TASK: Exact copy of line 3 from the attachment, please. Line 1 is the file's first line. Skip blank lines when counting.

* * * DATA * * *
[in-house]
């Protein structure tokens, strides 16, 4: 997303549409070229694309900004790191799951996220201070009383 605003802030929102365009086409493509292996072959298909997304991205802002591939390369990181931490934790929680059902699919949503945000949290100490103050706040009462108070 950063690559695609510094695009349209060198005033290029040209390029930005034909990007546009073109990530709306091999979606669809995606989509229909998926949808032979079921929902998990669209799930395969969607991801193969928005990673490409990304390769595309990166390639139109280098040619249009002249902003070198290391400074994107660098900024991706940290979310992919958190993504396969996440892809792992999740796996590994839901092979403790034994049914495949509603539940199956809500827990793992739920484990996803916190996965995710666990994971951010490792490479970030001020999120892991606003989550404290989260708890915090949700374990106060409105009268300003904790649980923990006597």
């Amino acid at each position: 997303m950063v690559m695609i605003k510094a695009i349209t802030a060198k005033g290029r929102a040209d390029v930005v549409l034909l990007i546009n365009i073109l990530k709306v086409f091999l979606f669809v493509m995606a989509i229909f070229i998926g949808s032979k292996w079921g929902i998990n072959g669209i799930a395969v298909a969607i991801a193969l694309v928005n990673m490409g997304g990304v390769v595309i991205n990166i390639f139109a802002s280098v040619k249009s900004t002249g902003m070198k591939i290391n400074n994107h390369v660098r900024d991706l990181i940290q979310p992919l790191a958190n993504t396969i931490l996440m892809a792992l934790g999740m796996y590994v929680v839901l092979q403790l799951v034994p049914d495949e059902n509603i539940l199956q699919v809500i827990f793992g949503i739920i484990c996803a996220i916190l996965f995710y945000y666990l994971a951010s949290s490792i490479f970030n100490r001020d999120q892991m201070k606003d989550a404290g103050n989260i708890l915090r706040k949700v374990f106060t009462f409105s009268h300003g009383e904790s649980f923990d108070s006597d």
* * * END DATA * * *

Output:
């Amino acid at each position: 997303m950063v690559m695609i605003k510094a695009i349209t802030a060198k005033g290029r929102a040209d390029v930005v549409l034909l990007i546009n365009i073109l990530k709306v086409f091999l979606f669809v493509m995606a989509i229909f070229i998926g949808s032979k292996w079921g929902i998990n072959g669209i799930a395969v298909a969607i991801a193969l694309v928005n990673m490409g997304g990304v390769v595309i991205n990166i390639f139109a802002s280098v040619k249009s900004t002249g902003m070198k591939i290391n400074n994107h390369v660098r900024d991706l990181i940290q979310p992919l790191a958190n993504t396969i931490l996440m892809a792992l934790g999740m796996y590994v929680v839901l092979q403790l799951v034994p049914d495949e059902n509603i539940l199956q699919v809500i827990f793992g949503i739920i484990c996803a996220i916190l996965f995710y945000y666990l994971a951010s949290s490792i490479f970030n100490r001020d999120q892991m201070k606003d989550a404290g103050n989260i708890l915090r706040k949700v374990f106060t009462f409105s009268h300003g009383e904790s649980f923990d108070s006597d």